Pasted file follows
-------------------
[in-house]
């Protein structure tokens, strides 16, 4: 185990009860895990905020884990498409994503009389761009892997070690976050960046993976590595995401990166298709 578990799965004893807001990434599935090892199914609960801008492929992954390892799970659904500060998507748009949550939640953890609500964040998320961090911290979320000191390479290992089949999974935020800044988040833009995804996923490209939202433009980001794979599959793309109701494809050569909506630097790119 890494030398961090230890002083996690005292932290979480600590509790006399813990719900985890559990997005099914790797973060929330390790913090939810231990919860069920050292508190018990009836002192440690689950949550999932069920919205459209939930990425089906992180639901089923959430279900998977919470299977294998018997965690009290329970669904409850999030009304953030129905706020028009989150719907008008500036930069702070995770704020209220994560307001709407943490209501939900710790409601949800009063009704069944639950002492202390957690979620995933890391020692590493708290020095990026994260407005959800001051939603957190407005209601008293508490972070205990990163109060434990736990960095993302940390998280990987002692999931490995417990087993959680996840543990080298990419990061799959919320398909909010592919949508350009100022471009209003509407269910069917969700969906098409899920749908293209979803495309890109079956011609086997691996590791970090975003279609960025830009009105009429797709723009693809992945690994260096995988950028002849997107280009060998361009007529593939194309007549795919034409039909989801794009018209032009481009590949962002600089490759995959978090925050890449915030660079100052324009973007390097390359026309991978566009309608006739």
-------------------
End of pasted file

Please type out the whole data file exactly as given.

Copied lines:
[in-house]
């Protein structure tokens, strides 16, 4: 185990009860895990905020884990498409994503009389761009892997070690976050960046993976590595995401990166298709 578990799965004893807001990434599935090892199914609960801008492929992954390892799970659904500060998507748009949550939640953890609500964040998320961090911290979320000191390479290992089949999974935020800044988040833009995804996923490209939202433009980001794979599959793309109701494809050569909506630097790119 890494030398961090230890002083996690005292932290979480600590509790006399813990719900985890559990997005099914790797973060929330390790913090939810231990919860069920050292508190018990009836002192440690689950949550999932069920919205459209939930990425089906992180639901089923959430279900998977919470299977294998018997965690009290329970669904409850999030009304953030129905706020028009989150719907008008500036930069702070995770704020209220994560307001709407943490209501939900710790409601949800009063009704069944639950002492202390957690979620995933890391020692590493708290020095990026994260407005959800001051939603957190407005209601008293508490972070205990990163109060434990736990960095993302940390998280990987002692999931490995417990087993959680996840543990080298990419990061799959919320398909909010592919949508350009100022471009209003509407269910069917969700969906098409899920749908293209979803495309890109079956011609086997691996590791970090975003279609960025830009009105009429797709723009693809992945690994260096995988950028002849997107280009060998361009007529593939194309007549795919034409039909989801794009018209032009481009590949962002600089490759995959978090925050890449915030660079100052324009973007390097390359026309991978566009309608006739």